D76.1 - Hemophagocytic lymphohistiocytosis

Version 2023
ICD-10:D76.1
Short Description:Hemophagocytic lymphohistiocytosis
Long Description:Hemophagocytic lymphohistiocytosis
Status: Valid for Submission
Version:ICD-10-CM 2023
Code Classification:
  • Diseases of the blood and blood-forming organs and certain disorders involving the immune mechanism (D50–D89)
    • Other disorders of blood and blood-forming organs (D70-D77)
      • Oth dis with lymphoreticular and reticulohistiocytic tissue (D76)

D76.1 is a billable ICD-10 code used to specify a medical diagnosis of hemophagocytic lymphohistiocytosis. The code is valid during the fiscal year 2023 from October 01, 2022 through September 30, 2023 for the submission of HIPAA-covered transactions.

Approximate Synonyms

The following clinical terms are approximate synonyms or lay terms that might be used to identify the correct diagnosis code:

Clinical Information

Tabular List of Diseases and Injuries

The Tabular List of Diseases and Injuries is a list of ICD-10 codes, organized "head to toe" into chapters and sections with coding notes and guidance for inclusions, exclusions, descriptions and more. The following references are applicable to this diagnosis code:


Inclusion Terms

Inclusion Terms
These terms are the conditions for which that code is to be used. The terms may be synonyms of the code title, or, in the case of "other specified" codes, the terms are a list of the various conditions assigned to that code. The inclusion terms are not necessarily exhaustive. Additional terms found only in the Alphabetic Index may also be assigned to a code.

Index to Diseases and Injuries References

The Index to Diseases and Injuries is an alphabetical listing of medical terms, with each term mapped to one or more ICD-10 code(s). The following references for this diagnosis code are found in the injuries and diseases index:

Convert to ICD-9 Code

Source ICD-10 CodeTarget ICD-9 Code
D76.1288.4 - Hemophagocytic syndromes
Approximate Flag - The approximate mapping means there is not an exact match between the ICD-10 and ICD-9 codes and the mapped code is not a precise representation of the original code.

Patient Education


Lymphatic Diseases

The lymphatic system is a network of tissues and organs. It is made up of:

Your bone marrow and thymus produce the cells in lymph. They are part of the system, too.

The lymphatic system clears away infection and keeps your body fluids in balance. If it's not working properly, fluid builds in your tissues and causes swelling, called lymphedema. Other lymphatic system problems can include infections, blockage, and cancer.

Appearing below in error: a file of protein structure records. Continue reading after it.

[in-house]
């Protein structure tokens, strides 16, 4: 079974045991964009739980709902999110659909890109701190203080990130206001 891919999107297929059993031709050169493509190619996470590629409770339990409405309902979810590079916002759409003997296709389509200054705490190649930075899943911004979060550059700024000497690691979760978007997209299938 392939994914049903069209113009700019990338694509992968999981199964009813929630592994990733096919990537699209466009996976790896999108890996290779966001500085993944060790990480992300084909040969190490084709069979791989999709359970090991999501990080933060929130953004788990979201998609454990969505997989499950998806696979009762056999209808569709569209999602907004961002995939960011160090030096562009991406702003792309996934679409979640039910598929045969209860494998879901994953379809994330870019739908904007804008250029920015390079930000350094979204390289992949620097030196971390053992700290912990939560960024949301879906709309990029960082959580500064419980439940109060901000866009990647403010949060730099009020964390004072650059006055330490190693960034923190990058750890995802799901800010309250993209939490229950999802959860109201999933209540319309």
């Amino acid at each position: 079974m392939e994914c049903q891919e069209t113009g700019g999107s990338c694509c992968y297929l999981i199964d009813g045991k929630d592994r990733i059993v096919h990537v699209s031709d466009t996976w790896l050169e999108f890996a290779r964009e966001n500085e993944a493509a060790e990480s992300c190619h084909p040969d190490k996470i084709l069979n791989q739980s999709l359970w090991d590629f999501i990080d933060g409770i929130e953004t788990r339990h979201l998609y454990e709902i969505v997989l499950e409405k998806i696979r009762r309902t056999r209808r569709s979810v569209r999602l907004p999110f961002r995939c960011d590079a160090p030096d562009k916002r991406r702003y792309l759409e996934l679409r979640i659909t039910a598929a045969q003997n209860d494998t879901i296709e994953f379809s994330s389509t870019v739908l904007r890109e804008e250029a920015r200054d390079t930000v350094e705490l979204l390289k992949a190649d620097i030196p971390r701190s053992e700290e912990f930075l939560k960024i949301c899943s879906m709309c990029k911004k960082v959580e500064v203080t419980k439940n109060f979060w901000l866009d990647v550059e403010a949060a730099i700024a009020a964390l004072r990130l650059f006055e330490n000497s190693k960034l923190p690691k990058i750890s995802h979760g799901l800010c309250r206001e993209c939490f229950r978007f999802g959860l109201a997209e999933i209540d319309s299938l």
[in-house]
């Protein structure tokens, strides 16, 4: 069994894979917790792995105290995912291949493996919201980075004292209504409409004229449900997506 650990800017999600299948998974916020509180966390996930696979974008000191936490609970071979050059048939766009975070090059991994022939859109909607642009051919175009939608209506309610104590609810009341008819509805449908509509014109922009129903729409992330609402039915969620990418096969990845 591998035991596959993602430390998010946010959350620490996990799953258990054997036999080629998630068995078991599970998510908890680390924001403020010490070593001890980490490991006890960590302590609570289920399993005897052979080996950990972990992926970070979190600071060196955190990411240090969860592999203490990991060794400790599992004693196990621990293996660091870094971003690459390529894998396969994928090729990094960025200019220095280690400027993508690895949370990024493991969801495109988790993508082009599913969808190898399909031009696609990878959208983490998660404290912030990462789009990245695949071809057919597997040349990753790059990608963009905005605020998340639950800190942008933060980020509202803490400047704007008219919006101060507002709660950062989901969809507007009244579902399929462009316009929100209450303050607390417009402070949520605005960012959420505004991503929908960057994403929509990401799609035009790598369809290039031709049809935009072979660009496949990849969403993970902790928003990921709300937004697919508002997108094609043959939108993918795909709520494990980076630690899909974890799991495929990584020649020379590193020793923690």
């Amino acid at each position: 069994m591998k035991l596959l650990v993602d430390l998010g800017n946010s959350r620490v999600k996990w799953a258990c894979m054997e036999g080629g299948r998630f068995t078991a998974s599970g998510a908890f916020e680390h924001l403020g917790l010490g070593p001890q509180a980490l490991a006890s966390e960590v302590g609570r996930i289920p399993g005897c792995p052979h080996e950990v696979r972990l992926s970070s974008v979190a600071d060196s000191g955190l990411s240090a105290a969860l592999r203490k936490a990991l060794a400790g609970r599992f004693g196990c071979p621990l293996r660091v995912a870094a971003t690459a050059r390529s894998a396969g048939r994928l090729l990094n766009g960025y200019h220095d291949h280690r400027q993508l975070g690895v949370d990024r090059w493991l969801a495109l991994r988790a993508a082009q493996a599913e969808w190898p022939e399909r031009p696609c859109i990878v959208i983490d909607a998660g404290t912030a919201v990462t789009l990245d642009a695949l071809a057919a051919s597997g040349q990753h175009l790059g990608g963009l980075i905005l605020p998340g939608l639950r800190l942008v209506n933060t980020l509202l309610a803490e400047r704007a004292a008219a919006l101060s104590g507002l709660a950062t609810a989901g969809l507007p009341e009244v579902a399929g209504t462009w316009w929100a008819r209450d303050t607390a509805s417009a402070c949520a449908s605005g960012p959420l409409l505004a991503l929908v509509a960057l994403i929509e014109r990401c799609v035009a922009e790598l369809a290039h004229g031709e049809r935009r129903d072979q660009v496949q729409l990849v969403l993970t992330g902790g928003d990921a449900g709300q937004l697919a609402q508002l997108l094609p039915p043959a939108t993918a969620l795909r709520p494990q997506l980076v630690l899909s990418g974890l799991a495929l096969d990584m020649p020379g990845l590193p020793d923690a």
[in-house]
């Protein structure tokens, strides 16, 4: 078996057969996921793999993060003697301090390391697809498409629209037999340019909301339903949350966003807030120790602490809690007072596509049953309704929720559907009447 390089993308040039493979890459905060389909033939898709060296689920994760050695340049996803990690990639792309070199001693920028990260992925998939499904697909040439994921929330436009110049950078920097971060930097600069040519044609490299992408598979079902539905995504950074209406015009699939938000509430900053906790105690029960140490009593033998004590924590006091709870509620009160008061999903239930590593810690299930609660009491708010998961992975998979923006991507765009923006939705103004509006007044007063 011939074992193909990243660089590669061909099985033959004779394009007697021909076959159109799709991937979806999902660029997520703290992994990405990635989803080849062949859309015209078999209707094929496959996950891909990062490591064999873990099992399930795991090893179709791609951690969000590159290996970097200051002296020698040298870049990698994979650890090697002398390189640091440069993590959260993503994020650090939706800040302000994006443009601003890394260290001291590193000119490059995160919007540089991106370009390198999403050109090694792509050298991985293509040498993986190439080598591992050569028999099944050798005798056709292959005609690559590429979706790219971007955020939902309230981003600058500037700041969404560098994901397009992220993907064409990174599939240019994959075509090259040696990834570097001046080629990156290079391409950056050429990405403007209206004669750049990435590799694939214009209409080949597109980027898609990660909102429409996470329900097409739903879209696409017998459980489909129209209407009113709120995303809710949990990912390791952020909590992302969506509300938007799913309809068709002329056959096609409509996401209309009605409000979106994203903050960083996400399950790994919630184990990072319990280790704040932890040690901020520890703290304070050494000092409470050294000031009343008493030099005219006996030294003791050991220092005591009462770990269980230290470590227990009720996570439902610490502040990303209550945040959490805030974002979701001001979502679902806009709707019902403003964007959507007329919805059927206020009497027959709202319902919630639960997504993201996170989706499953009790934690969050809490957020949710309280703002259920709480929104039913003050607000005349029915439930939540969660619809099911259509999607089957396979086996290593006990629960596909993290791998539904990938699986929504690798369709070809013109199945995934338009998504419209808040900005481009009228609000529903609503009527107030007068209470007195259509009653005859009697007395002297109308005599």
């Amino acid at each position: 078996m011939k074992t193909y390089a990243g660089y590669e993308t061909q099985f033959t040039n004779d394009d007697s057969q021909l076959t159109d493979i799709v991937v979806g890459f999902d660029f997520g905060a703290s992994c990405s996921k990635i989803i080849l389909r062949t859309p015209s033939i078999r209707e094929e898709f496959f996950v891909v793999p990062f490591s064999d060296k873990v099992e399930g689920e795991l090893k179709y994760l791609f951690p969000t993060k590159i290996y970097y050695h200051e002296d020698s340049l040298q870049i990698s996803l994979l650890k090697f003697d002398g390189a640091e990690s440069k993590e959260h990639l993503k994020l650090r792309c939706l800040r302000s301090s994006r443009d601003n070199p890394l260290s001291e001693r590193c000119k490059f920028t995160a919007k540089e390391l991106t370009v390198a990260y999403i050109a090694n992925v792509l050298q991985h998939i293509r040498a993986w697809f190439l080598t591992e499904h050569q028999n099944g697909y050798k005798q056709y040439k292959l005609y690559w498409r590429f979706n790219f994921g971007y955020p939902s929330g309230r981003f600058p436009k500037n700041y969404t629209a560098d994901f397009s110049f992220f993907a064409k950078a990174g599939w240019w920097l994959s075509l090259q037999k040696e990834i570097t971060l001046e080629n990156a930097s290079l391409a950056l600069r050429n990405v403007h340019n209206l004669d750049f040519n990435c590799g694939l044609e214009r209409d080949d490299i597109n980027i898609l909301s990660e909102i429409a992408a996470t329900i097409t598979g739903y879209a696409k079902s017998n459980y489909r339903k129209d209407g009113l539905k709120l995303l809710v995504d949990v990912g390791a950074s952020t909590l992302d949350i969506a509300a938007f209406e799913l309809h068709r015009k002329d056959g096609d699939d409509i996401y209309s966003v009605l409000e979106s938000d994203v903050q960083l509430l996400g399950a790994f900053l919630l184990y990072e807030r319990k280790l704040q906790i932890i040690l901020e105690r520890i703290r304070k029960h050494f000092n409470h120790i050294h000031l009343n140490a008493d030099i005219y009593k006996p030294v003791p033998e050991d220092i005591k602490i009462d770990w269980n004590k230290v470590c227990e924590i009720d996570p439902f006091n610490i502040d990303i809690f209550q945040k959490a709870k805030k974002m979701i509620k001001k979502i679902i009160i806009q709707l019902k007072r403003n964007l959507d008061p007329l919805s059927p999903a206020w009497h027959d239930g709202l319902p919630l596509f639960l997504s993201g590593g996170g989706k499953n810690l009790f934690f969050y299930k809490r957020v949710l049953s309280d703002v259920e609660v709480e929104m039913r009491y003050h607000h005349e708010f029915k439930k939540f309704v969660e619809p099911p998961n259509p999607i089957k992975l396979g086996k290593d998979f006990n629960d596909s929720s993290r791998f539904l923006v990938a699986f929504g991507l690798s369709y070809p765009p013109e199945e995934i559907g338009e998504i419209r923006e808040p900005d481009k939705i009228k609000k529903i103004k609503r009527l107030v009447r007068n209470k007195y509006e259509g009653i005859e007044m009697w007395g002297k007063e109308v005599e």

[Learn More in MedlinePlus]

Familial hemophagocytic lymphohistiocytosis

Familial hemophagocytic lymphohistiocytosis is a disorder in which the immune system produces too many activated immune cells (lymphocytes) called T cells, natural killer cells, B cells, and macrophages (histiocytes). Excessive amounts of immune system proteins called cytokines are also produced. This overactivation of the immune system causes fever and damages the liver and spleen, resulting in enlargement of these organs.

Familial hemophagocytic lymphohistiocytosis also destroys blood-producing cells in the bone marrow, a process called hemophagocytosis. As a result, affected individuals have low numbers of red blood cells (anemia) and a reduction in the number of platelets, which are involved in clotting. A reduction in platelets may cause easy bruising and abnormal bleeding.

The brain may also be affected in familial hemophagocytic lymphohistiocytosis. As a result, affected individuals may experience irritability, delayed closure of the bones of the skull in infants, neck stiffness, abnormal muscle tone, impaired muscle coordination, paralysis, blindness, seizures, and coma. In addition to neurological problems, familial hemophagocytic lymphohistiocytosis can cause abnormalities of the heart, kidneys, and other organs and tissues. Affected individuals also have an increased risk of developing cancers of blood-forming cells (leukemia and lymphoma).

Signs and symptoms of familial hemophagocytic lymphohistiocytosis usually become apparent during infancy, although occasionally they appear later in life. They usually occur when the immune system launches an exaggerated response to an infection, but may also occur in the absence of infection. Without treatment, most people with familial hemophagocytic lymphohistiocytosis survive only a few months.


[Learn More in MedlinePlus]

Code History